History of Fremont, Utah

Taken from the Utah History Encyclopedia. (Links Added)

Most archaeologists believe the Fremont developed out of existing groups of hunter-gatherers on the Colorado Plateau and in the eastern Great Basin. These small groups were, like their Fremont descendants, diverse, flexible, and adaptable. They ranged from fairly large and relatively sedentary populations in environments where resources were more readily accessible, to small, highly mobile family-sized groups where resources were widely dispersed. Over a span of about a thousand years, from sometime after 2,500 years ago to about 1,500 years ago, different groups of these hunter-gatherers gradually adopted, in a piecemeal fashion, many of the traits associated with the farming societies of the Southwest and Mexico.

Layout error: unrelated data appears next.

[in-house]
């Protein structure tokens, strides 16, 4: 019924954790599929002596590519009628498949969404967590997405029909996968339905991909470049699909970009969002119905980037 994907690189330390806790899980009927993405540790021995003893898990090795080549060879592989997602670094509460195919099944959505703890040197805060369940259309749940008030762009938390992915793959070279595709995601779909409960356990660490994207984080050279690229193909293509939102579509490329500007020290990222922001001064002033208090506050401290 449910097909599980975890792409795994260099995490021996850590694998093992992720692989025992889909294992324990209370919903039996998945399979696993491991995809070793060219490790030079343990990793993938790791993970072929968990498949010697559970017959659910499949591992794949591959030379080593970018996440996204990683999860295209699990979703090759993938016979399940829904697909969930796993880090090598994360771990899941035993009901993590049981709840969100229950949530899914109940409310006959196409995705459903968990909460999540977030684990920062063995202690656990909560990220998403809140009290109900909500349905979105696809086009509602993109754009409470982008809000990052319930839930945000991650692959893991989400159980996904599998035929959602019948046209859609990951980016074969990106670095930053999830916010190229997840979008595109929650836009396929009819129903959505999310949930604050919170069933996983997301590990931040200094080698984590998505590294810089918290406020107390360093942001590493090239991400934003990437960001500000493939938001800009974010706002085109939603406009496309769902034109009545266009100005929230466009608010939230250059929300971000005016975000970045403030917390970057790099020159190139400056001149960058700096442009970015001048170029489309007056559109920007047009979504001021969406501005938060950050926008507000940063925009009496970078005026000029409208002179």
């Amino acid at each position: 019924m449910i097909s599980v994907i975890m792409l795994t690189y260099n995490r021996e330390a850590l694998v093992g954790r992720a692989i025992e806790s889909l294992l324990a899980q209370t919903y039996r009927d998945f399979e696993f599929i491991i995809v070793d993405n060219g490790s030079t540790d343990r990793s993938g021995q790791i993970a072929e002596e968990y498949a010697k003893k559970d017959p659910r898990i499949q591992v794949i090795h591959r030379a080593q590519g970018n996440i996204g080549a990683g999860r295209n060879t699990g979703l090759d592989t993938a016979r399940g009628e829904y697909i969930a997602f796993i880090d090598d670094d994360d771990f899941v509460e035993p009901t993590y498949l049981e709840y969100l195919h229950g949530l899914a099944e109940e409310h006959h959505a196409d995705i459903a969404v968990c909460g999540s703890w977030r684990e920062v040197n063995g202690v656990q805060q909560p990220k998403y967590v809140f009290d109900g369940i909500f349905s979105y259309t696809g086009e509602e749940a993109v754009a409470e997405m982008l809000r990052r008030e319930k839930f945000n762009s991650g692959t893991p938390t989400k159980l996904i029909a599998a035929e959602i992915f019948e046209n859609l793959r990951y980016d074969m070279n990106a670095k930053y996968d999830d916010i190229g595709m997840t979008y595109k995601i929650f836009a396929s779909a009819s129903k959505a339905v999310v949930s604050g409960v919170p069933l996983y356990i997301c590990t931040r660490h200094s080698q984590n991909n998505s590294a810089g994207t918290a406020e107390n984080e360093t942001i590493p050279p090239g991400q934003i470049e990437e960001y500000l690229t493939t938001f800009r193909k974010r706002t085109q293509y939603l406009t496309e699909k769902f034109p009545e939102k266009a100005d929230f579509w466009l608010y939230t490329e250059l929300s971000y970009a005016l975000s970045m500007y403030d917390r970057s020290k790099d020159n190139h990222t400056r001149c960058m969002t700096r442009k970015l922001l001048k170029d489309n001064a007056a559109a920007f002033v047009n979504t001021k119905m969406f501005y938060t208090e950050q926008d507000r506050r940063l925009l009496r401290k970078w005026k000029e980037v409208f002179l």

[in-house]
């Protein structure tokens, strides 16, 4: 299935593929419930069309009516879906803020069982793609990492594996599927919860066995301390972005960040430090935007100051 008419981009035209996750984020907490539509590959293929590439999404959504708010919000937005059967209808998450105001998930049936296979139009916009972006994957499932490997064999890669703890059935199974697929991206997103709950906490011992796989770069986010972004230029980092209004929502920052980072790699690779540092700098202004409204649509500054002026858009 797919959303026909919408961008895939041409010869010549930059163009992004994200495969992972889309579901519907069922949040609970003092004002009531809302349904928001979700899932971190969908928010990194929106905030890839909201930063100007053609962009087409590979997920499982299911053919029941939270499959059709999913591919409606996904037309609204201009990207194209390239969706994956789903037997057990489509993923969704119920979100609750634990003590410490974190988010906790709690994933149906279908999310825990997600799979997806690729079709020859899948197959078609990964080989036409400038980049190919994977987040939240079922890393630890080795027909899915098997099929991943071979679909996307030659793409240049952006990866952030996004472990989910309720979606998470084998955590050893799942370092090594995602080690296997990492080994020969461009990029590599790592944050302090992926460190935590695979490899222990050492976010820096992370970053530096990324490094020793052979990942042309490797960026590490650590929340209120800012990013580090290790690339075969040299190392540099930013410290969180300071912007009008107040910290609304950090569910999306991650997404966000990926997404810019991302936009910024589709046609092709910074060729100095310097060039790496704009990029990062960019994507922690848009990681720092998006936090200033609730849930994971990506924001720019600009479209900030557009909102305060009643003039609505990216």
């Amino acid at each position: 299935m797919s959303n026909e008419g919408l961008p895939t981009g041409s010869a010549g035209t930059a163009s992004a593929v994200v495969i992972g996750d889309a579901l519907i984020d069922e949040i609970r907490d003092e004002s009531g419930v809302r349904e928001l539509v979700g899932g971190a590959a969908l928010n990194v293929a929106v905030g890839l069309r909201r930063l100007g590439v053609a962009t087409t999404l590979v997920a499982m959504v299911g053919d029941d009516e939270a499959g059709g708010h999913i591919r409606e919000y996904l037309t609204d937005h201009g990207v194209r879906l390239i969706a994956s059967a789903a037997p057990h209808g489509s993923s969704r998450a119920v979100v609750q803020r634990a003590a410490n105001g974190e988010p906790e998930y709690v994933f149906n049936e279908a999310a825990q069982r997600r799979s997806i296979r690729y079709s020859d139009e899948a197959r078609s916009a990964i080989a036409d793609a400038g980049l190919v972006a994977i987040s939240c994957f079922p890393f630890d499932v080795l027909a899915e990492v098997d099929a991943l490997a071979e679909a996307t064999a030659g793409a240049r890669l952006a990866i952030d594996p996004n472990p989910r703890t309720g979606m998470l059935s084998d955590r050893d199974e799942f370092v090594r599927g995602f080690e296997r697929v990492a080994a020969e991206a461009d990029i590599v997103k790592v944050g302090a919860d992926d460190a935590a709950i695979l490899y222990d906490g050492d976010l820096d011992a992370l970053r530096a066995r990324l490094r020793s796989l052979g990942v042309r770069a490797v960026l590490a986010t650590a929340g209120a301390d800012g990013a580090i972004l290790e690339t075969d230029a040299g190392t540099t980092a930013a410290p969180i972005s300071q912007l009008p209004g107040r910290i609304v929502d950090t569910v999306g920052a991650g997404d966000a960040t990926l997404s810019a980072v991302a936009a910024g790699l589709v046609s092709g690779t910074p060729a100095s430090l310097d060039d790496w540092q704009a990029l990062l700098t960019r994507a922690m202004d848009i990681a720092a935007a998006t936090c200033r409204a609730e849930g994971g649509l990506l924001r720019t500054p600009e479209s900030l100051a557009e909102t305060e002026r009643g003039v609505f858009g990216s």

First, corn and other cultivated plants (called domesticates), initially developed in what is now Mexico, then diffused northward throughout the greater Southwest and were added to the wild food subsistence base of native people sometime about 2,500 to 2,000 years ago in areas on either side of the southern Wasatch Plateau. This early use of corn and other domesticates occurred well before settled villages developed, and it seems that farming at first was just a part-time affair practiced by people who were still essentially nomadic hunters and gatherers. The earliest "Fremont" corn, radiocarbon dated to 2,340-l,940 years ago, comes from a cache near Elsinore, Utah; corn in sites along Muddy Creek in the San Rafael Swell date to just after the time of Christ. These sites suggest that farming was well established in some areas by 2,000 years ago. Outside this region, however, full-time hunting and gathering lifestyles seem to have continued unchanged. For example, in the deserts of the eastern Great Basin, at all of the many cave sites like Fish Springs, Lakeside, Black Rock, and Danger Cave, domesticates are absent throughout this early period and subsistence was based entirely on wild foods.

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